All representations of true-love are interrogative because true-love arises at crisis of social knowledge (cf. Plotinus), which ironically specify the difference between heresy and orthodoxy (i.e. between the truth of the particular and the truth and the truth of the general, child and parent, knowing and not knowing)–difference that always involves a betrayal. One such historical crisis was the English Reformation to which twentieth-century poetic modernism owes the structure of its discourse–consciousness as revision (cf. “repentance” in Crane’s “Legend”) and the de-commodification of the highest value. The authority of true-love, as of poetry is always […] a generative contingency–both origin and consequent presence–of institutions that true-love founds and that then bear it as an alien logic across time. (Indeed, it cannot be stressed too emphatically that neither love nor poetry are, strictly speaking, institutions.) Institutions such as church, state, nature, law, two-factored logic, et cetera, supply the historical object of value that true-love (subject) consciousness intends. (p. 24-5)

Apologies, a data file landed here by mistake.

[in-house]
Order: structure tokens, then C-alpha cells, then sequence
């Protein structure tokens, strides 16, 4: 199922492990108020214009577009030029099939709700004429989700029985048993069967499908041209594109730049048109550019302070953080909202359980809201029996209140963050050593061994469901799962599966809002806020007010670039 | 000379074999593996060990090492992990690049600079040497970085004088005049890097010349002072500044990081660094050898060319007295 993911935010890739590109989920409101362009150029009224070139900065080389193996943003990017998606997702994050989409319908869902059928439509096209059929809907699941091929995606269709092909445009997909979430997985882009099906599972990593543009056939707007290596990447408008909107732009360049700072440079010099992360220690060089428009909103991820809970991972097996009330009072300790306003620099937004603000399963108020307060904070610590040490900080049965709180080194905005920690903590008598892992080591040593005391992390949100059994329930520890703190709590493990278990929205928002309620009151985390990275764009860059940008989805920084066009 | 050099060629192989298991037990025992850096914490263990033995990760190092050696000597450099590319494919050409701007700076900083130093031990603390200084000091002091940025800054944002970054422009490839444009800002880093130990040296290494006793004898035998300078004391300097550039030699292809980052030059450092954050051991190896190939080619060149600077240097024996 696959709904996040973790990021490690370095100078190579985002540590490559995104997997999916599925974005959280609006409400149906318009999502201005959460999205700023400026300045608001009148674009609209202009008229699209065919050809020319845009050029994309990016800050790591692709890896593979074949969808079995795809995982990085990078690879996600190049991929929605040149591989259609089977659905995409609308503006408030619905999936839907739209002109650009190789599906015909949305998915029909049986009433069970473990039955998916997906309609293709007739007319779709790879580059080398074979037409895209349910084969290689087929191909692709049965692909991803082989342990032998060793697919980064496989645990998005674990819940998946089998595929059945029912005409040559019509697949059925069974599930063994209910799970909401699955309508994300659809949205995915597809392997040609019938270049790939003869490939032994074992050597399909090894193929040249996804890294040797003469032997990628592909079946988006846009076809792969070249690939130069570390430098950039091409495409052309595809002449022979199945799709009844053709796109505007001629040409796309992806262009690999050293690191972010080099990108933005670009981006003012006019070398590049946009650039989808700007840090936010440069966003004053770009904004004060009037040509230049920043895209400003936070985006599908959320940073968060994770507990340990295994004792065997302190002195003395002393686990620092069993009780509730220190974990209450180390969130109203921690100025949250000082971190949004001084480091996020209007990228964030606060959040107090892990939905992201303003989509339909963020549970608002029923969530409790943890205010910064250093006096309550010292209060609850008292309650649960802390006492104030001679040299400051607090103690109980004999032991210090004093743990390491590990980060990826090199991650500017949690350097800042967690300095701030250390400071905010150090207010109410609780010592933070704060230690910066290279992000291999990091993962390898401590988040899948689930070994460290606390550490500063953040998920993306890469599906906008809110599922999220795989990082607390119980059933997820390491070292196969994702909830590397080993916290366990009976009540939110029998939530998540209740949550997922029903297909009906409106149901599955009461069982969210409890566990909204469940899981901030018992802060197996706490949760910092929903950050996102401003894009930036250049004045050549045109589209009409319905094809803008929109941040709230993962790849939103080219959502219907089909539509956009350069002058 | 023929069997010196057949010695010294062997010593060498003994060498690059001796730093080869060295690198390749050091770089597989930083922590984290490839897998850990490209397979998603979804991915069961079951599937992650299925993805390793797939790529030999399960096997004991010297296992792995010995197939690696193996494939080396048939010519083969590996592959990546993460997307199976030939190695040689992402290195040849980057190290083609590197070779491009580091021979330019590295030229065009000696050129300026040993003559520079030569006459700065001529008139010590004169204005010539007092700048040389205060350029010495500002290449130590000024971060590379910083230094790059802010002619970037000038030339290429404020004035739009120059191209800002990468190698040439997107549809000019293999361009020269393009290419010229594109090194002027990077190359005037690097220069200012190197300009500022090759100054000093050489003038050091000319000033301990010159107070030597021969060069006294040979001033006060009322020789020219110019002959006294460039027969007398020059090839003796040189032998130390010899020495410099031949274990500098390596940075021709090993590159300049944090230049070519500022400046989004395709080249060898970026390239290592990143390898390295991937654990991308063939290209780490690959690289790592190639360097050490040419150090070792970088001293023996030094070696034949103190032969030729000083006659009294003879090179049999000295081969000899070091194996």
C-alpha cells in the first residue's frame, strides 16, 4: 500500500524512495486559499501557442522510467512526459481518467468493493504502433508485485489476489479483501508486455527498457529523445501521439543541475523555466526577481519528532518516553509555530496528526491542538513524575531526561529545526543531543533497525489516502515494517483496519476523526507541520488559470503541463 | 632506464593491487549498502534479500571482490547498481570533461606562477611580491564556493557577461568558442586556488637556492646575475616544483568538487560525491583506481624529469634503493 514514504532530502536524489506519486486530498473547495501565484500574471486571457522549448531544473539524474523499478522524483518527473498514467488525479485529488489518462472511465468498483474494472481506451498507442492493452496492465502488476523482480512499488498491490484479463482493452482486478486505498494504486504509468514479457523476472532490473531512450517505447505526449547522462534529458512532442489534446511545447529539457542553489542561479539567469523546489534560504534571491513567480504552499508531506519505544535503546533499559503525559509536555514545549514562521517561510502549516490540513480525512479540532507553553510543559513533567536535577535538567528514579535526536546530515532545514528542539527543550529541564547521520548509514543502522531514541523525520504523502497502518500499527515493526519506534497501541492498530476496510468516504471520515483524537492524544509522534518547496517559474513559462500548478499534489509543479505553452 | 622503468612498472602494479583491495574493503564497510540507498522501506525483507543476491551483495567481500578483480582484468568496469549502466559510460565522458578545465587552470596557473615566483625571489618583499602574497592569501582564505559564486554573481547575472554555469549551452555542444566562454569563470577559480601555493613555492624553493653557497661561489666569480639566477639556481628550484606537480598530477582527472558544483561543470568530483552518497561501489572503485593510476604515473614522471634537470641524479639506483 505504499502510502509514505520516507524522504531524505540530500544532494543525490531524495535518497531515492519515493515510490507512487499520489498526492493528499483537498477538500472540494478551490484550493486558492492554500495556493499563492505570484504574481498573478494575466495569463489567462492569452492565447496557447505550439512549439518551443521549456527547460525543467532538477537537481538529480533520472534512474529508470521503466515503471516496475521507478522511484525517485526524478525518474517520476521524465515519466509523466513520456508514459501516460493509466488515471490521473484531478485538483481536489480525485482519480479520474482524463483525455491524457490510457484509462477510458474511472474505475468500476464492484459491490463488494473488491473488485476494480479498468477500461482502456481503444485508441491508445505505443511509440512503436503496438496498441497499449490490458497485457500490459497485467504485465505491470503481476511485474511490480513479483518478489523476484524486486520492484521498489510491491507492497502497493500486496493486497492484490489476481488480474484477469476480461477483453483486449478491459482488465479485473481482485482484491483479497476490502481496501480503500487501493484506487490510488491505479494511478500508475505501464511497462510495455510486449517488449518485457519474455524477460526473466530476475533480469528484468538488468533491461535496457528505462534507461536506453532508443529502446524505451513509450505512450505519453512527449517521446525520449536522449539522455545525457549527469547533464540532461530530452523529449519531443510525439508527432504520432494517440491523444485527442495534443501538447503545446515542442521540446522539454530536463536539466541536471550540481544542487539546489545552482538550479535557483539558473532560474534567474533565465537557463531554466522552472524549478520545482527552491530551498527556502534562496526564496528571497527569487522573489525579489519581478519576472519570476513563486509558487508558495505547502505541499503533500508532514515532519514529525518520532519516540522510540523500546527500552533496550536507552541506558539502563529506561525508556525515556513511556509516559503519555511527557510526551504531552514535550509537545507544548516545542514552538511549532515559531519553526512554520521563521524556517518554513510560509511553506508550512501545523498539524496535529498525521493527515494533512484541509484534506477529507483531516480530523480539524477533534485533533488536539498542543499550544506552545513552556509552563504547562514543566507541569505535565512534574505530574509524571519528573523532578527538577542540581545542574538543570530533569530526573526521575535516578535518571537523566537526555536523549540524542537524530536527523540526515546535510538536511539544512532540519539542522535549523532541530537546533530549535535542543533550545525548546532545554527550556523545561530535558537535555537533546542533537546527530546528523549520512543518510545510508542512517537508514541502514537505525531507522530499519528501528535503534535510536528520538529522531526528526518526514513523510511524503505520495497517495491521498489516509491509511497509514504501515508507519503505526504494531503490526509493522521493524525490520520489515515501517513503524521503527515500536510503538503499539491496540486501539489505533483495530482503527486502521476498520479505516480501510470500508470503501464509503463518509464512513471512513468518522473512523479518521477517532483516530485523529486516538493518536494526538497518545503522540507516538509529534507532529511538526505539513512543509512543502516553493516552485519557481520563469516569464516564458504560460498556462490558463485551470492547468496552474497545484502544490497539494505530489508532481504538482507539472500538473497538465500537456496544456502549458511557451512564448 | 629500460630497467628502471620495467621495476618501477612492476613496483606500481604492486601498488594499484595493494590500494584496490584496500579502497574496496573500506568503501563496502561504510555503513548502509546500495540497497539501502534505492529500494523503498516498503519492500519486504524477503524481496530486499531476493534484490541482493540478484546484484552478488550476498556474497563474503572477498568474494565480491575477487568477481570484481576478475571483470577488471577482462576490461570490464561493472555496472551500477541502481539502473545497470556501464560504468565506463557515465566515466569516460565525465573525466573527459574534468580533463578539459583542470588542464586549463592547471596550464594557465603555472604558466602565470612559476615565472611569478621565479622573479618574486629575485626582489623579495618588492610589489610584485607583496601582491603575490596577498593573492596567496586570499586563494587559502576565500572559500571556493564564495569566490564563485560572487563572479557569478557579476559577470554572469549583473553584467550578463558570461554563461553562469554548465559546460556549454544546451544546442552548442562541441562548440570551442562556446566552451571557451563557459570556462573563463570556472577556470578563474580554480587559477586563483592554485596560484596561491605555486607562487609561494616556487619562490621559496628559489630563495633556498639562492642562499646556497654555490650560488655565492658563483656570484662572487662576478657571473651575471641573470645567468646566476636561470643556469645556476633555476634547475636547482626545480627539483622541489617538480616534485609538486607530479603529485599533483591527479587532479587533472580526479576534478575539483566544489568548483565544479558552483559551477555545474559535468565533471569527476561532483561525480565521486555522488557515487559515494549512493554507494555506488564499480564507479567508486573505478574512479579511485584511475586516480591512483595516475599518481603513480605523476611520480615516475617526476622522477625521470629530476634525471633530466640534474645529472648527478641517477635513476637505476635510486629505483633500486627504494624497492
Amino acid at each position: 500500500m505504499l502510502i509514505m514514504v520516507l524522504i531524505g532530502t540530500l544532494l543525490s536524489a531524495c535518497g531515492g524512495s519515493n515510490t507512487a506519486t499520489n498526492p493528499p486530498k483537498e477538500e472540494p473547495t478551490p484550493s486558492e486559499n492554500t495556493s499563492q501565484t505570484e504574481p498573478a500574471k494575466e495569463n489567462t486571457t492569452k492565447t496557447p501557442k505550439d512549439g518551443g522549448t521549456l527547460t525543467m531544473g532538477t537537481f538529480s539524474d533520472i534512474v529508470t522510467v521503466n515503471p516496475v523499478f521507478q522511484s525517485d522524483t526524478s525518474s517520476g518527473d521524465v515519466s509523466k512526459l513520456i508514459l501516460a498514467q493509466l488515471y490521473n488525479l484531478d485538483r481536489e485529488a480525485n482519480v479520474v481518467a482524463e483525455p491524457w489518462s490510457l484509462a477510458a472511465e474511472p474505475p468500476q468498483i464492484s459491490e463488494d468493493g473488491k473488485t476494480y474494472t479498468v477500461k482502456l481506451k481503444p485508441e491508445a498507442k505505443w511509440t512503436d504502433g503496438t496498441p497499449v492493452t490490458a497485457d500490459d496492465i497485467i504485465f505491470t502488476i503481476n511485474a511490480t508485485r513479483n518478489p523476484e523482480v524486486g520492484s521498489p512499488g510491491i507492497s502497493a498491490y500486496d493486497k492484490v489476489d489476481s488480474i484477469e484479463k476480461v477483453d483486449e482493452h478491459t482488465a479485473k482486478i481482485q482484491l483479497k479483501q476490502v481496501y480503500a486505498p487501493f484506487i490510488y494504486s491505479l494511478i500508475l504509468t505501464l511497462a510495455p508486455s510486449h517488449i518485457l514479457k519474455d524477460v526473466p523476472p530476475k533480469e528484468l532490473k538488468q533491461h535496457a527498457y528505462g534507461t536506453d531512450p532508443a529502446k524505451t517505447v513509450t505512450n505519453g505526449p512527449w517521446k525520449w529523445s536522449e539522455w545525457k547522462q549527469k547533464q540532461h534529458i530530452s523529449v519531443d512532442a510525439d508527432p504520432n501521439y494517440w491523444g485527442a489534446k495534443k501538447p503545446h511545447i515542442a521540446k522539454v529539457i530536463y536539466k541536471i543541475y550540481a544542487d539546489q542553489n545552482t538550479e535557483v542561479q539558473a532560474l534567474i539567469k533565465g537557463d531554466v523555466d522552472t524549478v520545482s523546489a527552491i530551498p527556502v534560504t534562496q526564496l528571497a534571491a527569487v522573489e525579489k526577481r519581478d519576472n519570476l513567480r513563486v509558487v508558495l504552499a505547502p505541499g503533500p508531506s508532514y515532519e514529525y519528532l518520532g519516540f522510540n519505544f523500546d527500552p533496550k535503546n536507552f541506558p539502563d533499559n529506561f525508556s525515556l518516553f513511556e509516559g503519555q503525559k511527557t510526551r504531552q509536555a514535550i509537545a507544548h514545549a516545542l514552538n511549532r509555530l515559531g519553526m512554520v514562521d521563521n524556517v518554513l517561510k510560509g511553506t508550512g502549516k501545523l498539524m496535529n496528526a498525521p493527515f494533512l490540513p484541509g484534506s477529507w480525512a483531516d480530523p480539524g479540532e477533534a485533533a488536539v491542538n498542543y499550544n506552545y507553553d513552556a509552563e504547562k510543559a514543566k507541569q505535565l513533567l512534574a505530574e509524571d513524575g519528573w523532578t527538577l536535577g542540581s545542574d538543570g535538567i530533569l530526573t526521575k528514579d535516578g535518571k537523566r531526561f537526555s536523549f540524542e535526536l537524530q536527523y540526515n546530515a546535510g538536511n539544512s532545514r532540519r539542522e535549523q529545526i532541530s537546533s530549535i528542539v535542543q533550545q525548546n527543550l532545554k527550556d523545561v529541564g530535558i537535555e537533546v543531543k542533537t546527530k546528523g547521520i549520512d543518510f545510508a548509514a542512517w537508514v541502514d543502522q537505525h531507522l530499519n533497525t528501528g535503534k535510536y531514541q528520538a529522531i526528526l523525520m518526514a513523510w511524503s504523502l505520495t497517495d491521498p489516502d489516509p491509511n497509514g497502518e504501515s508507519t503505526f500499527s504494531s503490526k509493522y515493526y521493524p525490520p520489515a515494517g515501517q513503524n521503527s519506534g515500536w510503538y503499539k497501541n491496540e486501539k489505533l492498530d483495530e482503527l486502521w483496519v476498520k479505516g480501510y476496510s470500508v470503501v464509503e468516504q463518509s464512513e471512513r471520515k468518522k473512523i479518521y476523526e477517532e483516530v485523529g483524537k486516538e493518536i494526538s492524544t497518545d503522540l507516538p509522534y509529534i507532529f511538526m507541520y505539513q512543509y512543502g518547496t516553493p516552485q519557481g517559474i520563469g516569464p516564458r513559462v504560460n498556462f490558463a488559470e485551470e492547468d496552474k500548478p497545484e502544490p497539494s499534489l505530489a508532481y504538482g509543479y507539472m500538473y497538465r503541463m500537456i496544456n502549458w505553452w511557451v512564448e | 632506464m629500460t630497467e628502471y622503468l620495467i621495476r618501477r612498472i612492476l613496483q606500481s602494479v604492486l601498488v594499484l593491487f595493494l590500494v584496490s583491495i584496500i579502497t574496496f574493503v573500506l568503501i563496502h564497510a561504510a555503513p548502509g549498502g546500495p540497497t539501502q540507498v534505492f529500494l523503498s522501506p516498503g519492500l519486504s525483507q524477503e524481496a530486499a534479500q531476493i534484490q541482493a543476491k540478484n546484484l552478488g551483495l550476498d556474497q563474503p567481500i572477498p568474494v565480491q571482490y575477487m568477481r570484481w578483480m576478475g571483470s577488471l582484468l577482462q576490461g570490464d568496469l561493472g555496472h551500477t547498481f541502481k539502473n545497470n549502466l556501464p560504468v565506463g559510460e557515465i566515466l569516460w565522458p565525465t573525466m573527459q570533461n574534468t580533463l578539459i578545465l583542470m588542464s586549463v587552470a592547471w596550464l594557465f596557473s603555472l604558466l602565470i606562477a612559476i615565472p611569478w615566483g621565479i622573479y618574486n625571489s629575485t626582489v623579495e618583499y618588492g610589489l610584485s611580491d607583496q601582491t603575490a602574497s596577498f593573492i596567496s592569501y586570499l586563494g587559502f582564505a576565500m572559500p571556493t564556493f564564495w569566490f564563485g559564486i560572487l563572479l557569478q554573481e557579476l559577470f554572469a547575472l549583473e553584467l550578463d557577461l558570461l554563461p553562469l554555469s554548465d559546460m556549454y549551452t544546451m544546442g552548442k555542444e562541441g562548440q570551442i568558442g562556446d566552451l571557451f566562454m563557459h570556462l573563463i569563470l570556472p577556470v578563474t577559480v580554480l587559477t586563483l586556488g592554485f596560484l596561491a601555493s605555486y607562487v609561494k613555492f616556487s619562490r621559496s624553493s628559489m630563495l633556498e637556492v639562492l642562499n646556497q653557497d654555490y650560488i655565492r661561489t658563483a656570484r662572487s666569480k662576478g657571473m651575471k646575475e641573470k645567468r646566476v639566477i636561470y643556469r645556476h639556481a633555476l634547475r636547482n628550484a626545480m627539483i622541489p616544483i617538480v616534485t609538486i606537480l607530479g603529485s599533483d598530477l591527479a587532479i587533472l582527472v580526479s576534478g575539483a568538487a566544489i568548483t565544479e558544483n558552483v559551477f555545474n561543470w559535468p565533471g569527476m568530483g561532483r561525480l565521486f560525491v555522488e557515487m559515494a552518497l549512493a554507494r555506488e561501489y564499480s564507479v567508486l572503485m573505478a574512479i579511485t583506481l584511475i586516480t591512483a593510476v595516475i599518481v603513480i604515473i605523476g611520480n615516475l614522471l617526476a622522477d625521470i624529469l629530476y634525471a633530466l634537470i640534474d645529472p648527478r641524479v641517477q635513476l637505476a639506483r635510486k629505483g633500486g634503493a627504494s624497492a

I believe here that poetry–insofar as it is useful in the usual respectable manner–can give an insight into history by reflecting (within reason) relatively generalizable sentiments about certain material conditions or events. To denounce the use of poetry in this regard is to denounce the study of history via texts, which I do not think is prudent. Indeed, the philological, historical materialist and archaeological use of texts to gain sociological insights about certain time periods I do not view as a bankrupt process insofar as it admits its own insufficiency and makes sufficient use of “assistant” methods like political economic, forensic and statistical analysis. Non-philosophically, the use of poetry for a philo-fiction or uchronic writing in the name of Laruelle’s non-philosophical rumblings and effectuations could be seen as a desirable. Indeed, I think that Grossman is effectively producing an anti-philosophical philo-fiction (in a “not non-philosophical” and somewhat pejorative sense) that insinuates various philosophies that exhibit a “passion for the real,” e.g. any sort of non or only partially discursive realism/materialism or, in its best form, object oriented ontology and speculative realism.